THE LAW OF THE LAND: A GRAND TOUR OF OUR CONSTITUTIONAL REPUBLIC. By Akhil Reed Amar. New York, N.Y.: Basic Books. 2015. Pp. xii, 357. $29.99. The third book in Professor Akhil Reed Amar’s sweeping yet still-developing series on the American constitutional project, The Law of the Land examines the Constitution from the perspective of various states. Each of the book’s twelve chapters tells a particular story intimately connected with a specific state, ultimately forming a mosaic that spans every major region of the republic. Amar’s twelve essays cover as much intellectual ground as they do geographic ground: divided into three parts, the chapters explore a diverse collection of constitutional interpreters, cases, and principles from every era of the Unites States’s history. Amar’s tour through states’ legal landscapes illustrates how their status as “territorial units, defined by their unique geographic features” (p. 267), helped form fundamental constitutional principles, and how regional perspectives on law and justice have continued to reshaped these principles — and the nation as a whole — throughout history. In this way, The Law of the Land complements perfectly the textual and interpretive per-spectives on the Constitution offered in Amar’s previous works, helping collectively to provide a comprehensive overview of our country’s founding document.
THE SAFEGUARD OF LIBERTY AND PROPERTY: THE SUPREME COURT, KELO V. NEW LONDON, AND THE TAKINGS CLAUSE. By Guy F. Burnett. New York, N.Y.: Lexington Books. 2015 Pp. vii, 167. $80.00. In this in-depth examination of Kelo v. New London, 545 U.S. 469 (2005), Professor Guy F. Burnett provides an interesting, well-written illustration of Supreme Court commentator Jeb Rubenfeld’s claim that takings law (along with the right to privacy) is the area of constitutional doctrine most in need of a principle. Burnett’s analysis begins by laying out the facts — including a detailed description of New London’s development plans and of the plaintiff whose name swept headlines in the wake of the Supreme Court’s unpopular decision. After analyzing the constitutional questions raised in state-court opinions, Burnett devotes a chapter to each of the four Supreme Court opinions in Kelo — including the majority opinion, which Justice Stevens recognized as his most unpopular opinion. The Safeguard of Liberty and Property excels in its thought-provoking and thorough comparison of these opinions. This case study concludes by examining reactions to the Court’s decision, and raises important questions about the case’s legacy, constitutional interpretation, and the popular perception of property law in the modern United States.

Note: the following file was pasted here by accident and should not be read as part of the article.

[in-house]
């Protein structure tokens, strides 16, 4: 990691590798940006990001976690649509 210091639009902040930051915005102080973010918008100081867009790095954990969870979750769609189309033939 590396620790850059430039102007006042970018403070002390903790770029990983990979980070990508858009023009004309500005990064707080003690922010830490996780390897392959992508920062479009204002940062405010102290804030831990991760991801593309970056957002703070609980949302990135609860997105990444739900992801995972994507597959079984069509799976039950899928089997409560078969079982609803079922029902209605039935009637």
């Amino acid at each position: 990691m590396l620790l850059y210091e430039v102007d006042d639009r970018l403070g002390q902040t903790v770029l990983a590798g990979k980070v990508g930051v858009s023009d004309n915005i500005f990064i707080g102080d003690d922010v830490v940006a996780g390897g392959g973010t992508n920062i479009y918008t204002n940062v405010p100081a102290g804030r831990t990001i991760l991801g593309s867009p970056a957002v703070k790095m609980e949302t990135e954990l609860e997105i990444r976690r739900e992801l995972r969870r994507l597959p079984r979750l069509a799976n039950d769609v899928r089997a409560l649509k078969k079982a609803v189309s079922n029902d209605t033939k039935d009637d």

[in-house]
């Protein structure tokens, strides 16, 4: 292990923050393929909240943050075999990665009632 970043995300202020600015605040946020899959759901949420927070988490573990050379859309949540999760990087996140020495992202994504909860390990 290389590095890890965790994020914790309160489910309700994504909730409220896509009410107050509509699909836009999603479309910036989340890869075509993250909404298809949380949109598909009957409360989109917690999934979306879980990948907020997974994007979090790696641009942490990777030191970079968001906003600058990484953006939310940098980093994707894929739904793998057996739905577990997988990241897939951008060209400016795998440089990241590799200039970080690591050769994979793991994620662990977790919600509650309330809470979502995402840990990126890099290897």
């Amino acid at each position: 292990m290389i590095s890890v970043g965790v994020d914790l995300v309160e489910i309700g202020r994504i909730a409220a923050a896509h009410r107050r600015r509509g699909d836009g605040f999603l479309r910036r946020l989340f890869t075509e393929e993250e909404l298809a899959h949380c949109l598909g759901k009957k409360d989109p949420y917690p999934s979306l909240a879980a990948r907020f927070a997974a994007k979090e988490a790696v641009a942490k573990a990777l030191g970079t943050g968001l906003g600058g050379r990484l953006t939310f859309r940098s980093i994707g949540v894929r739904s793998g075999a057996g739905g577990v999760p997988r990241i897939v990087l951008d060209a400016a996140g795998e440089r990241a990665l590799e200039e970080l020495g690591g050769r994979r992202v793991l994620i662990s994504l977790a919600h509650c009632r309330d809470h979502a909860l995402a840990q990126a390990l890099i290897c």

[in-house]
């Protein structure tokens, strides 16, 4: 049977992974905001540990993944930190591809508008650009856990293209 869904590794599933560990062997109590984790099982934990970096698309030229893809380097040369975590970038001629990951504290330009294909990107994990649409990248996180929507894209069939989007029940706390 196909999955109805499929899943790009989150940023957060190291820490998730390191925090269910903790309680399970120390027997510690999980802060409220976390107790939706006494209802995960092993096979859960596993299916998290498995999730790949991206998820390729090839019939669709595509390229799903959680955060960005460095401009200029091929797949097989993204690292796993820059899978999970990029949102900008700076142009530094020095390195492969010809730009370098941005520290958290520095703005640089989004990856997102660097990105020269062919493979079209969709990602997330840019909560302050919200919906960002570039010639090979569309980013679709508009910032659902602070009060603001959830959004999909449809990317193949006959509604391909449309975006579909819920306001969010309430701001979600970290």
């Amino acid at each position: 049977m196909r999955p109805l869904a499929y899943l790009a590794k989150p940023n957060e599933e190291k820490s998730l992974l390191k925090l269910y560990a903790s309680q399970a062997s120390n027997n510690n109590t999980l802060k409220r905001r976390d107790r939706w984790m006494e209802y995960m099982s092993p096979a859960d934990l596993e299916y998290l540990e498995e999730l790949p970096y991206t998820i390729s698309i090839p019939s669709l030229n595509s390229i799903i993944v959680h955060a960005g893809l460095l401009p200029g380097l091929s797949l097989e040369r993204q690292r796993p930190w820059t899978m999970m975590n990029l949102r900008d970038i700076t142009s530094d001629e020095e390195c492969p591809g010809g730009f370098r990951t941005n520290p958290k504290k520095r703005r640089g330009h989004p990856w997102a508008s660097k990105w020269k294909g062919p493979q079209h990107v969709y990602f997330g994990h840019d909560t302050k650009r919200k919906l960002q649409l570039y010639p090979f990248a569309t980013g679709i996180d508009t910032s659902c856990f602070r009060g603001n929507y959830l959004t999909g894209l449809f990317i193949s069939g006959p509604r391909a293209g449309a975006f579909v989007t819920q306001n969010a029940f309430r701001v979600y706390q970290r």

DO GUNS MAKE US FREE?: DEMOCRACY AND THE ARMED SOCIETY. By Firmin DeBrabander. New Haven, Conn.: Yale University Press. 2015. Pp. xix, 274. $30.00. After the Sandy Hook mass shooting left twenty-six dead in December of 2012, gun-control advocates, including President Obama in his 2013 State of the Union Address, thought that the time had finally come for stronger gun control regulations. It had not. Do Guns Make Us Free? is a timely examination of the politics of the pro-gun movement and our gun culture.
Rather than critiquing the constitutional arguments for gun ownership or marshaling shocking statistics to demonstrate the dangers of American gun ownership, DeBrabander takes a different tack. The book argues that rather than enhancing freedom, as so many advocates claim, guns instead make us less free. Our gun culture, rather than promoting individual rights, instead tramples over them roughshod. DeBrabander addresses the arguments ad-vanced by pro-gun advocates and rebuts them, focusing in turn on the relationship between guns and fear, guns and the risk of government tyranny, and ultimately, guns and democracy. This sharply written book challenges prevailing arguments about the relationship between guns and freedom, answering its titular inquiry — Do Guns Make Us Free? — with a resounding “no.”
WHAT’S WRONG WITH COPYING? By Abraham Drassinower. Cambridge, Mass.: Harvard University Press. 2015. Pp. xi, 272. $39.95. Copyright law is often conceptualized as an economic balancing between incentivizing authorship and the dissemination of ideas. But in What’s Wrong with Copying?, Professor Abraham Drassinower challenges this common view as an insufficient external justification that fails to account for the most basic and intuitive pillars of copyright except as the happenstance of a cost-benefit calculation. Drassinower offers a theory of copyright on its own terms. His central proposition is that an author’s work, insofar as we should and do seek to protect it through copyright, is a communicative act. Properly understood, unlawful copying is wrongful to the author because it disposes of her speech without her authorization. What follows from this understanding is that the protections afforded by copyright must be consistent with the communicative rights of others and must be limited to communicative uses of the author’s work, making lawful copying as much an intrinsic part of copyright theory as unlawful copying. Drawing on philosophy, psychology, and literature, Drassinower’s illuminating and provocative book offers fresh insights into — and suggests important limitations for — such copyright mainstays as originality, the idea/expression dichotomy, fair use, and the public domain.